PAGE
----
Sometime between my freshman and junior year I met a girl, Sherri, who was still a Duran Duran fan (which I had to admire as it was pretty uncool at that point, most people, having moved on past the glory days of "Hungry Like The Wolf") and she was also a David Sylvian fan as well, which was fairly impressive, to me, as she was the only person I encountered who had heard of him. How did she develop this interest? Sherri's favorite member of Duran Duran was Nick Rhodes. One thing about David Sylvian that I have thus far failed to mention is that he bore a very strong resemblance to Nick Rhodes of Duran Duran (or at least, we thought he bore a strong resemblance to Nick Rhodes. In truth, they have drastically different bone structure and look nothing alike, but they had the same hairdresser and everyone wore so much eye liner back then, and I think we were all a little in-observant). So Sherri saw a picture of David in some magazine and developed a curiosity about him based on who he looked like. I mention this because it is an even more extreme version of my own journey and, to this day, Sherri is the only person who has ever admitted discovering music this way. Sure, everyone can say how cool they are and how they heard snippets of a song on an underground radio station or on the band's MySpace page, but yeah, some of us did take a leap of faith and judge books by their covers.
Sherri wasn't really a friend of mine in that we only chatted at school and, maybe, once or twice on the telephone. I really have no idea how it came to pass that we saw the film The Unbearable Lightness of Being together. I know she must have been the one to suggest it as I had not heard of Milan Kundera (I don't have to tell you who he is, do I?), or even the "new Daniel Day Lewis (ditto?) film" when I bought my ticket at the Water Tower Place box office. But she must have asked me to see the film and I said yes and it is lucky I did because I loved the film. I went looking for Milan Kundera's books at the bookstore. There was The Unbearable Lightness of Being on the bookshelf, next to The Book of Laughter and Forgetting, which I became the first Milan Kundera novel I read. Why did I choose that book, as opposed to the novel of which I had just seen the film version? Why, because David Sylvian had a song on Gone To Earth called Laughter and Forgetting.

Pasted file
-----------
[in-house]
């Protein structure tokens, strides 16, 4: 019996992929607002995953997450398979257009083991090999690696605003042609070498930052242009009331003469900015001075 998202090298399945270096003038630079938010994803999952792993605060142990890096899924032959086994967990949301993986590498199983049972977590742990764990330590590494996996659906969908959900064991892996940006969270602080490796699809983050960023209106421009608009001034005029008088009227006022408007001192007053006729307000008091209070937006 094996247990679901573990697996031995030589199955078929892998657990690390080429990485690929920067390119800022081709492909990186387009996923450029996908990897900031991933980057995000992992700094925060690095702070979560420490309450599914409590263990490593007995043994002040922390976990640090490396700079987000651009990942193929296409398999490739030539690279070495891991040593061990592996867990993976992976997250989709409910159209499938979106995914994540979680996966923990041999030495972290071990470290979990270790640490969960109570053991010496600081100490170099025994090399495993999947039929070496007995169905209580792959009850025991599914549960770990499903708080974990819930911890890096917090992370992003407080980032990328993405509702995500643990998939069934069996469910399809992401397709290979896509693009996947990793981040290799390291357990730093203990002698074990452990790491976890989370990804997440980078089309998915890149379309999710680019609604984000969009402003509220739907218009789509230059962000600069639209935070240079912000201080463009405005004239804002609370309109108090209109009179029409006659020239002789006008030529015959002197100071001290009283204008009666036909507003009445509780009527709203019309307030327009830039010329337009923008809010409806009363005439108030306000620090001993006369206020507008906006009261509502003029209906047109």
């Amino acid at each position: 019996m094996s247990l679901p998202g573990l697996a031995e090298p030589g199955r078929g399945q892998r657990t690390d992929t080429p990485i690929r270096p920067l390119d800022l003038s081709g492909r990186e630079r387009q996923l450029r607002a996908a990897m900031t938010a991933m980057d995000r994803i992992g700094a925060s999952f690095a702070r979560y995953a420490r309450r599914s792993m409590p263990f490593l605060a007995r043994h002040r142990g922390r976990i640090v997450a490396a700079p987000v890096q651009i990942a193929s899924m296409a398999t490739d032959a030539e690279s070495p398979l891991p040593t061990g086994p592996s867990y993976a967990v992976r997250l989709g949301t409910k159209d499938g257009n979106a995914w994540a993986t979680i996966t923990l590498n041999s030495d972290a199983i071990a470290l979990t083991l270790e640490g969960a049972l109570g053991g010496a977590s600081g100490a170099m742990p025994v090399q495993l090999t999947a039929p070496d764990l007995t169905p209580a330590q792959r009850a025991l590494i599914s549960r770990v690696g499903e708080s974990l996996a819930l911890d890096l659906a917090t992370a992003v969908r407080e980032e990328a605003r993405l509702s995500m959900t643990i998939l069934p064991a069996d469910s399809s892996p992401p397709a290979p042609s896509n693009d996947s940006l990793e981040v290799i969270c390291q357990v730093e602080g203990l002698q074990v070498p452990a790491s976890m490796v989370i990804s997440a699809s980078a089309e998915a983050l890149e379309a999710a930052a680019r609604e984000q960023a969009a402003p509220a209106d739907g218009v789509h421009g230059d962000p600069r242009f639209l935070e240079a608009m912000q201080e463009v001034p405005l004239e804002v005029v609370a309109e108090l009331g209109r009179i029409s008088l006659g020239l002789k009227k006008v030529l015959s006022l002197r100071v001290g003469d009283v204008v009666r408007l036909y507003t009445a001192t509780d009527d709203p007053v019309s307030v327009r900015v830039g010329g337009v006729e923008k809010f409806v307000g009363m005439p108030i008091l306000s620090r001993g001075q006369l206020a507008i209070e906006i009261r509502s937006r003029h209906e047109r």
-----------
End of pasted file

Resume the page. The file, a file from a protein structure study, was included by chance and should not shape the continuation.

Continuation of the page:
So it isn't just looks that get one to buy records, it's records which gets one to buy books. Imagine how much more well read we would all be if everyone behaved this way.
Later, I asked Sherri and she confessed that this was why she started reading Milan Kundera.
Though I discovered Yukio Mishima in a different yet equally random way, it probably helped that one of his books was titled Forbidden Colours. My obsession with Yukio Mishima and Japanese No theatre resulted in me writing a thesis in Japanese history.
I audited a class on post modern novels my junior year of college. I did so because Milan Kundera was on the syllabus. So was Salman Rushdie. While I had remembered the fatwa and had even tried to read The Satanic Versus when I was 17 (I got about 20 pages into it, maybe), it was reading Midnight's Children for this class which hooked me and turned me into the Salman Rushdie fan girl that I am today. In 1998, Jenny and I used The Satanic Verses as the foundation for our choreography. So, Milan Kundera is responsible for Submission.